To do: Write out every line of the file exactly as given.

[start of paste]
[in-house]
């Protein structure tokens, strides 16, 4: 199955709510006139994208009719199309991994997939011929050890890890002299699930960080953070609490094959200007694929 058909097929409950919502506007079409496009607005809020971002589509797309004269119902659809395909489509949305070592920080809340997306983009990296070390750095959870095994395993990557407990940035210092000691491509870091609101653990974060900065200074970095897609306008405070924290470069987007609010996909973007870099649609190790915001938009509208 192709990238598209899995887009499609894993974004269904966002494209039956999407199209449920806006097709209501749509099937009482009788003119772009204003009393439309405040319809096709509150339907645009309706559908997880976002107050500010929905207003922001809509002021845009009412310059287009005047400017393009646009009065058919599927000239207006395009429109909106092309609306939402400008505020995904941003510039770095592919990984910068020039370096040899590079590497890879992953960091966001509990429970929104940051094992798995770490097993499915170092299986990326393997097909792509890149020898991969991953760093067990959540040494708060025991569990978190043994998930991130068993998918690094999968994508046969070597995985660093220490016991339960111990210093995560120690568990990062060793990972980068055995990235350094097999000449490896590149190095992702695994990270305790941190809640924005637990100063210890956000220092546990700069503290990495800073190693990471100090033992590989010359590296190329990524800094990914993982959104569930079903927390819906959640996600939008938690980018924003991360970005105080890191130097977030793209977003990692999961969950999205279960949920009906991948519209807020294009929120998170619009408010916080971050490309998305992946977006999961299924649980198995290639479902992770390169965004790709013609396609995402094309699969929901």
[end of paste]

[in-house]
């Protein structure tokens, strides 16, 4: 199955709510006139994208009719199309991994997939011929050890890890002299699930960080953070609490094959200007694929 058909097929409950919502506007079409496009607005809020971002589509797309004269119902659809395909489509949305070592920080809340997306983009990296070390750095959870095994395993990557407990940035210092000691491509870091609101653990974060900065200074970095897609306008405070924290470069987007609010996909973007870099649609190790915001938009509208 192709990238598209899995887009499609894993974004269904966002494209039956999407199209449920806006097709209501749509099937009482009788003119772009204003009393439309405040319809096709509150339907645009309706559908997880976002107050500010929905207003922001809509002021845009009412310059287009005047400017393009646009009065058919599927000239207006395009429109909106092309609306939402400008505020995904941003510039770095592919990984910068020039370096040899590079590497890879992953960091966001509990429970929104940051094992798995770490097993499915170092299986990326393997097909792509890149020898991969991953760093067990959540040494708060025991569990978190043994998930991130068993998918690094999968994508046969070597995985660093220490016991339960111990210093995560120690568990990062060793990972980068055995990235350094097999000449490896590149190095992702695994990270305790941190809640924005637990100063210890956000220092546990700069503290990495800073190693990471100090033992590989010359590296190329990524800094990914993982959104569930079903927390819906959640996600939008938690980018924003991360970005105080890191130097977030793209977003990692999961969950999205279960949920009906991948519209807020294009929120998170619009408010916080971050490309998305992946977006999961299924649980198995290639479902992770390169965004790709013609396609995402094309699969929901």